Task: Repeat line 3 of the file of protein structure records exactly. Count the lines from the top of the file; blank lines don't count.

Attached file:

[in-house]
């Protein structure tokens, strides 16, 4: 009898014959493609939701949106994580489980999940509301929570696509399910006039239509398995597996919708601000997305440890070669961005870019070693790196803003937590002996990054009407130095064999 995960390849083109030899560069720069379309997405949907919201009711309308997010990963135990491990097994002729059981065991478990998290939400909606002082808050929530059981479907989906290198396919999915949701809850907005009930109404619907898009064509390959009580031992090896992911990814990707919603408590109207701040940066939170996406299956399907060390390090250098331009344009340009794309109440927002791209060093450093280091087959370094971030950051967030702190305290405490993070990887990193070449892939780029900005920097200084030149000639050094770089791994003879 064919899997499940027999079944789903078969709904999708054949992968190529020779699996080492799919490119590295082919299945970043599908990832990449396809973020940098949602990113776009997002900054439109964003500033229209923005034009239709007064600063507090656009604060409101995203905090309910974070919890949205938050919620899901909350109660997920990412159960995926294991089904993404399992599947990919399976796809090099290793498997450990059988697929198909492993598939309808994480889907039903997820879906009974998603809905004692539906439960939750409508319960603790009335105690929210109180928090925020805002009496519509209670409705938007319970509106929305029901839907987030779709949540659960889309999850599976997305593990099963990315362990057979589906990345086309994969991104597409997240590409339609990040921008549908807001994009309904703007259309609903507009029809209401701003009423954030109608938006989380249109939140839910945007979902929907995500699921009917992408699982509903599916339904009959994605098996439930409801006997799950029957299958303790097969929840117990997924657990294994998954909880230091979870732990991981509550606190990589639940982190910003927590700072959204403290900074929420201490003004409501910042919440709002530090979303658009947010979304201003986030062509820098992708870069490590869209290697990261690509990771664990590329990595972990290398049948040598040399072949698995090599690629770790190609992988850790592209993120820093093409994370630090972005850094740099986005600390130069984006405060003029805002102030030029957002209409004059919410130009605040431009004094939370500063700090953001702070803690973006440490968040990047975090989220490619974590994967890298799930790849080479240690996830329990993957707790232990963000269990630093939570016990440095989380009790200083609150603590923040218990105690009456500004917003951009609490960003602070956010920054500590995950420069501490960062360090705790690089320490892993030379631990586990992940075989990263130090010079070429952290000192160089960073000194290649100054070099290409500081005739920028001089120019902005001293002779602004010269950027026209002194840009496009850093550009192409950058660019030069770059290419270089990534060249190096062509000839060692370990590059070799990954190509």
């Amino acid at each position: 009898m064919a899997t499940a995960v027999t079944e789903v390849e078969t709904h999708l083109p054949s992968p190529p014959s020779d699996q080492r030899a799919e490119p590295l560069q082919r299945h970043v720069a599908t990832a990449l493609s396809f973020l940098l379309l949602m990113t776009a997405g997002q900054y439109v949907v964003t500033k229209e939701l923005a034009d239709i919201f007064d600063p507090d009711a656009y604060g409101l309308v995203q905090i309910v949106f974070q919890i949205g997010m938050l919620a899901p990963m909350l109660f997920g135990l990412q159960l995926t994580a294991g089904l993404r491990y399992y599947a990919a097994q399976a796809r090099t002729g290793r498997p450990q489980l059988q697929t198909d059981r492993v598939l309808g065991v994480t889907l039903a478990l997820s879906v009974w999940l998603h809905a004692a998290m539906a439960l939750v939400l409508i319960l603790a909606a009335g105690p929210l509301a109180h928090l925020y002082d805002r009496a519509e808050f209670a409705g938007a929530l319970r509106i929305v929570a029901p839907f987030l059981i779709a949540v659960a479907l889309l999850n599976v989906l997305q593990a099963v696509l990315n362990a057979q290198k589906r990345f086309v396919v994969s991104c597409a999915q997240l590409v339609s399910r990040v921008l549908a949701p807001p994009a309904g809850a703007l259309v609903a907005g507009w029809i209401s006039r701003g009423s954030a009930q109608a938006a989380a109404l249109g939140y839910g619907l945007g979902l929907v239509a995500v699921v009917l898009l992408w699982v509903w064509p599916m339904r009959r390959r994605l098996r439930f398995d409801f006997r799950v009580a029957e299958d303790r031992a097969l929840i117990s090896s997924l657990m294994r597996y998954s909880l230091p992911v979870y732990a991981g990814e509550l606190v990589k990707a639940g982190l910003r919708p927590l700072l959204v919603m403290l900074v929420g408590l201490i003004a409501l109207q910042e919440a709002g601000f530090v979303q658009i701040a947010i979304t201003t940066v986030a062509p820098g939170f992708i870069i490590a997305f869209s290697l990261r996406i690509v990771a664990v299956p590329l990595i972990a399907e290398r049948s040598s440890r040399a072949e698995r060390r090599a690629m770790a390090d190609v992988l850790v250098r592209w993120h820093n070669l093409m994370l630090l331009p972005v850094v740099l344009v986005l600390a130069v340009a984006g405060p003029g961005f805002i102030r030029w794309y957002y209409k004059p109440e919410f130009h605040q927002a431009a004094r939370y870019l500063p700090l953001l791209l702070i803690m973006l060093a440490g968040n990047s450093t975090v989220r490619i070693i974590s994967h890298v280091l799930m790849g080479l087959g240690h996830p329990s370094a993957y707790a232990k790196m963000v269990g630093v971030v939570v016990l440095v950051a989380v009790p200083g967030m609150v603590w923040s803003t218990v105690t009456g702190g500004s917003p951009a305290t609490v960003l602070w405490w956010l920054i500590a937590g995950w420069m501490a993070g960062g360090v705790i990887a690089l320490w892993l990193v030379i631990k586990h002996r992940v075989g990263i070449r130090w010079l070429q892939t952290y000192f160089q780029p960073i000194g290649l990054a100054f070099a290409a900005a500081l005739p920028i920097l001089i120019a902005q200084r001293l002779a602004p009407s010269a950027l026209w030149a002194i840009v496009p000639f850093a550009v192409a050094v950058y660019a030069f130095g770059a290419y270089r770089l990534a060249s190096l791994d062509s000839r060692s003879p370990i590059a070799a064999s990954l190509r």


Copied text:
């Amino acid at each position: 009898m064919a899997t499940a995960v027999t079944e789903v390849e078969t709904h999708l083109p054949s992968p190529p014959s020779d699996q080492r030899a799919e490119p590295l560069q082919r299945h970043v720069a599908t990832a990449l493609s396809f973020l940098l379309l949602m990113t776009a997405g997002q900054y439109v949907v964003t500033k229209e939701l923005a034009d239709i919201f007064d600063p507090d009711a656009y604060g409101l309308v995203q905090i309910v949106f974070q919890i949205g997010m938050l919620a899901p990963m909350l109660f997920g135990l990412q159960l995926t994580a294991g089904l993404r491990y399992y599947a990919a097994q399976a796809r090099t002729g290793r498997p450990q489980l059988q697929t198909d059981r492993v598939l309808g065991v994480t889907l039903a478990l997820s879906v009974w999940l998603h809905a004692a998290m539906a439960l939750v939400l409508i319960l603790a909606a009335g105690p929210l509301a109180h928090l925020y002082d805002r009496a519509e808050f209670a409705g938007a929530l319970r509106i929305v929570a029901p839907f987030l059981i779709a949540v659960a479907l889309l999850n599976v989906l997305q593990a099963v696509l990315n362990a057979q290198k589906r990345f086309v396919v994969s991104c597409a999915q997240l590409v339609s399910r990040v921008l549908a949701p807001p994009a309904g809850a703007l259309v609903a907005g507009w029809i209401s006039r701003g009423s954030a009930q109608a938006a989380a109404l249109g939140y839910g619907l945007g979902l929907v239509a995500v699921v009917l898009l992408w699982v509903w064509p599916m339904r009959r390959r994605l098996r439930f398995d409801f006997r799950v009580a029957e299958d303790r031992a097969l929840i117990s090896s997924l657990m294994r597996y998954s909880l230091p992911v979870y732990a991981g990814e509550l606190v990589k990707a639940g982190l910003r919708p927590l700072l959204v919603m403290l900074v929420g408590l201490i003004a409501l109207q910042e919440a709002g601000f530090v979303q658009i701040a947010i979304t201003t940066v986030a062509p820098g939170f992708i870069i490590a997305f869209s290697l990261r996406i690509v990771a664990v299956p590329l990595i972990a399907e290398r049948s040598s440890r040399a072949e698995r060390r090599a690629m770790a390090d190609v992988l850790v250098r592209w993120h820093n070669l093409m994370l630090l331009p972005v850094v740099l344009v986005l600390a130069v340009a984006g405060p003029g961005f805002i102030r030029w794309y957002y209409k004059p109440e919410f130009h605040q927002a431009a004094r939370y870019l500063p700090l953001l791209l702070i803690m973006l060093a440490g968040n990047s450093t975090v989220r490619i070693i974590s994967h890298v280091l799930m790849g080479l087959g240690h996830p329990s370094a993957y707790a232990k790196m963000v269990g630093v971030v939570v016990l440095v950051a989380v009790p200083g967030m609150v603590w923040s803003t218990v105690t009456g702190g500004s917003p951009a305290t609490v960003l602070w405490w956010l920054i500590a937590g995950w420069m501490a993070g960062g360090v705790i990887a690089l320490w892993l990193v030379i631990k586990h002996r992940v075989g990263i070449r130090w010079l070429q892939t952290y000192f160089q780029p960073i000194g290649l990054a100054f070099a290409a900005a500081l005739p920028i920097l001089i120019a902005q200084r001293l002779a602004p009407s010269a950027l026209w030149a002194i840009v496009p000639f850093a550009v192409a050094v950058y660019a030069f130095g770059a290419y270089r770089l990534a060249s190096l791994d062509s000839r060692s003879p370990i590059a070799a064999s990954l190509r």